Asics Store Visit #2
I was in Central London yesterday and decided it was time for another visit to the Asics Store on Oxford Street. I’d managed to total my original beautiful, sparkly white trainers and they are no longer neither white nor sparkly, instead they are now shades of brown and rather sad looking. I’d decided to raid my savings and stock up on a couple of new pairs.
I know they gave me free kit at Christmas – securing my undying love – but I really do like this store. One thing that really makes a difference is that the staff are runners. I had a chat to one of their chaps who’d run the Paris marathon last and he gave me some tips:
- Watch out for orange peel and banana skins - yes really! Apparently the whole comedy slip-up thing isn’t just reserved for cartoons and the cobbles really become quite slippery with both of these.
- Keep your head up – the route goes past some of the most famous landmarks in Paris so if you’re keeping an eye out you’ll spot these. Some of them include Notre Dame, Eiffel Tower and of course you start only a little way along from the Arc de Triomphe.
- And ... possibly most importantly – the last 2 miles are downhill. Just what I wanted to hear.
I’d known that I was coming up to this store a few weeks before the marathon so I’d saved the pennies and today stocked up on some lovely new kit. However, I’d left the Asics store before realising I’d forgotten a couple of small bits I’d wanted. I was already the wrong end of Oxford Street and was passing a competitor shop ...
I didn’t burst into flames as I passed the threshold with my bag full of Asics kit and neither (disappointingly) did an employee leap out from a concealed doorway with a staff bellowing “You shall not pass ...” and attempt to confiscate my Asics shopping bag and replace it with their branded kit.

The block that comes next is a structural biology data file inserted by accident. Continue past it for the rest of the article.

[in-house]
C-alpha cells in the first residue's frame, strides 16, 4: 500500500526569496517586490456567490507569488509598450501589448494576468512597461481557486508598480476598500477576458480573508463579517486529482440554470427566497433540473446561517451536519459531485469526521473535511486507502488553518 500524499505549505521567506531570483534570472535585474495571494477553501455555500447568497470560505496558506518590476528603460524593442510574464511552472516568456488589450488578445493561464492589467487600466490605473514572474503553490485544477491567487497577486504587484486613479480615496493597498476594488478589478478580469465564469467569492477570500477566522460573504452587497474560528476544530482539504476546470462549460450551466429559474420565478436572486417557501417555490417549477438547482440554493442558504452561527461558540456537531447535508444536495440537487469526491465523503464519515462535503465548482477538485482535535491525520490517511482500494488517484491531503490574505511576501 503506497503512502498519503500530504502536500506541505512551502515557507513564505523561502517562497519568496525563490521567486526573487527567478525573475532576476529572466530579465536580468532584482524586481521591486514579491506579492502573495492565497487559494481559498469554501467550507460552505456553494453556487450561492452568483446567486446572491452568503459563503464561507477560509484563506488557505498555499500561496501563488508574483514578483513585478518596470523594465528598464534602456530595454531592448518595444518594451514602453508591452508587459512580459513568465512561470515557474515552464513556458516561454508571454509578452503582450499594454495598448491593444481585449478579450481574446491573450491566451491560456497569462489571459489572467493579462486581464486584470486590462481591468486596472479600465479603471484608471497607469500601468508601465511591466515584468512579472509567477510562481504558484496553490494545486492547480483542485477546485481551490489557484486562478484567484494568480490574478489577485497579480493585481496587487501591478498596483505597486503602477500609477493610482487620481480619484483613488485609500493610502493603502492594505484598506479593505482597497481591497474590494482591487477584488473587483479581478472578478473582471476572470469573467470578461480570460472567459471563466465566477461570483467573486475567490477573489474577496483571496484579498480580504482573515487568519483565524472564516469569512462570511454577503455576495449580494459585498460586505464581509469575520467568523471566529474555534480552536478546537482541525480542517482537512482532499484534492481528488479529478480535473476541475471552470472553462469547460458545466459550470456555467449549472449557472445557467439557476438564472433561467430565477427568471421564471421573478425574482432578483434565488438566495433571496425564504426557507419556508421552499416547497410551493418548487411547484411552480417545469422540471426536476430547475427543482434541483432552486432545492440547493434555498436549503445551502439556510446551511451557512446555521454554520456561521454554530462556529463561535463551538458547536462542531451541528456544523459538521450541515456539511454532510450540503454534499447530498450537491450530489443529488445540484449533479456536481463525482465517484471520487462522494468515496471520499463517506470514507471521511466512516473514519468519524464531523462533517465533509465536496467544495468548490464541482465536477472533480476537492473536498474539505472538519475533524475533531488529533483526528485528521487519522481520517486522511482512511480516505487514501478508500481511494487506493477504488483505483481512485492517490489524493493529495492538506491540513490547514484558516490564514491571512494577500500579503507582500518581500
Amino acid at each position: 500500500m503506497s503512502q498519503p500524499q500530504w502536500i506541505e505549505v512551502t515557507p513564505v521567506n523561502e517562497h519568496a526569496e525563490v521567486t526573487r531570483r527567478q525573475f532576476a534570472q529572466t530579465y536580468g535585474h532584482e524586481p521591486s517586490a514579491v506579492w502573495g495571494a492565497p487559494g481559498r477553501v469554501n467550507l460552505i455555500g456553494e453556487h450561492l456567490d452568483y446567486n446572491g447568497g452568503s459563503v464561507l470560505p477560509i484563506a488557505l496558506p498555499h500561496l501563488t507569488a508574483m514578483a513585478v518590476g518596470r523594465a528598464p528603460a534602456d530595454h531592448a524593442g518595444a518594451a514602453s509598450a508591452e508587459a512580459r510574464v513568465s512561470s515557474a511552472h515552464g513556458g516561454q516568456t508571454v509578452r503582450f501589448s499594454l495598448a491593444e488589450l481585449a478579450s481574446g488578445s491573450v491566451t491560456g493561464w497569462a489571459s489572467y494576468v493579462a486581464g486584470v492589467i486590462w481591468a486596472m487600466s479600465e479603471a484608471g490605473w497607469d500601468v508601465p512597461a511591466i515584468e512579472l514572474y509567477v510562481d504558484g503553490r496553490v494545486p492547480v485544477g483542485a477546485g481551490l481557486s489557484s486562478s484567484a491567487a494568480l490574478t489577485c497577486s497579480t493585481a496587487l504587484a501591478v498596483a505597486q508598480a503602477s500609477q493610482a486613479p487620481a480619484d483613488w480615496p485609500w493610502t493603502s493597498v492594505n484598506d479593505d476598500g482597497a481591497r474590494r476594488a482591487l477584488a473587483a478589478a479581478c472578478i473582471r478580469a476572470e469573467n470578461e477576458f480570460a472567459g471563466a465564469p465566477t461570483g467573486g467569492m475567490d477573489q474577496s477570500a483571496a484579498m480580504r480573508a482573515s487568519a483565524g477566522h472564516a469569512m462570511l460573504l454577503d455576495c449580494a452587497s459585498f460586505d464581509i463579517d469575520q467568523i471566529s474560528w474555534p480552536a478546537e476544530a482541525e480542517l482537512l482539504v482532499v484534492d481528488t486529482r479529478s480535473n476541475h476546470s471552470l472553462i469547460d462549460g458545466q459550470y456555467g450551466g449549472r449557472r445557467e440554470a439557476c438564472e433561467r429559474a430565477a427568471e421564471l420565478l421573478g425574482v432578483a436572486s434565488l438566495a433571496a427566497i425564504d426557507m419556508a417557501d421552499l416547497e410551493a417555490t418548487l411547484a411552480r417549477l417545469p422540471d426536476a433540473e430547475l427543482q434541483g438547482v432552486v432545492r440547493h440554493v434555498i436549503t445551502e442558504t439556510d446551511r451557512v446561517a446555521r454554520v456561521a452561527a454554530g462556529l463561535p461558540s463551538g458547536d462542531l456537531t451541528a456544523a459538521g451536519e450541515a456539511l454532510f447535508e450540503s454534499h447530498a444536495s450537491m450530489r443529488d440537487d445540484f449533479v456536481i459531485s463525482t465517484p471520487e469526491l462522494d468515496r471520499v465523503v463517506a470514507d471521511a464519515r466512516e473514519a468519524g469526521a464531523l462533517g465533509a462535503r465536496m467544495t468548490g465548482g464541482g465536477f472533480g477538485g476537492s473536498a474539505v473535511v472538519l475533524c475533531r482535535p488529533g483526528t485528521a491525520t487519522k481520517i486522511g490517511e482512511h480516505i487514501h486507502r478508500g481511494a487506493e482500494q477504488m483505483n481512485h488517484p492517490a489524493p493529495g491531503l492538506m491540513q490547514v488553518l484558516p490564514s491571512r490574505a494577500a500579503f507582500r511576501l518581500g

I needed a gel belt. I had a running belt but this wasn’t quite big enough with my mobile phone and the 6 gels I’d be carrying for the marathon so I needed something in addition to this. Although preferably not in the competitor store’s colours as I didn’t feel Asics would be best pleased ...
A member of their staff was on the shop floor so I stopped them:
“Hi, can you help me? I need a gel belt.”
I was greeted by a blank expression and the question: “For ...?”
I hadn’t been expecting this. “For gels ...” I helpfully supplied.
Apparently they didn’t stock these. But I also needed a new buff after the last one had been donated to a cyclist. After the last conversation, it was probably best to make sure there was no room for misinterpretation:
“I also need a buff...” (pause) blank look.
“... A neck warmer?” (longer pause) blanker look.
“For necks?” Aha. A look of comprehension.
“Sorry. We’re out of stock.”
There were loads of runners around London – even in the centre of the city. They were neck and neck with the mopeds and cyclists for death-defying manoeuvring. Skilfully integrating in between the buses and cabs and hurling themselves off the kerbs with second-precise timing to pass between lines of traffic. A ballet of trainers and metal.
All except one lady runner who was obviously determined to have a run past the sights of the city but who seemed to have a severe pigeon phobia. She managed to negotiate the complicated crossings and avoided being mown down by a particularly determined black cab driver but when she came past Marble Arch and into a flock (swarm? pestilence?) of pigeons she had a mini freak-out mid stride, but managed to disguise this as a stumble. She did however have a bit of an arm-flail as the birds took off around her as though she was swimming through a particularly pigeon-dense pool but made it out guano-free and only slightly dishevelled.
It made me wonder whether she could use her fear for a more targeted training session. Just imagine ... If she covered herself in birdseed for the London marathon and with the added incentive of her ornithophobia she would be able to run a cracking time! No chance of slowing down for fear of being eaten by London’s feral pigeons. However, I discounted suggesting this to her by thinking of the mess the startled pigeons would make when the starting gun went off. We’d all end up looking like living statues.
I ended up walking over 8 miles around London and with the 7 mile run when I got home in the evening, I’d ended up doing the equivalent of a long run. Just very, very slowly. And with coffee breaks. And shopping.
No gels required. Just the incentive of hot coffee and shopping for new running kit.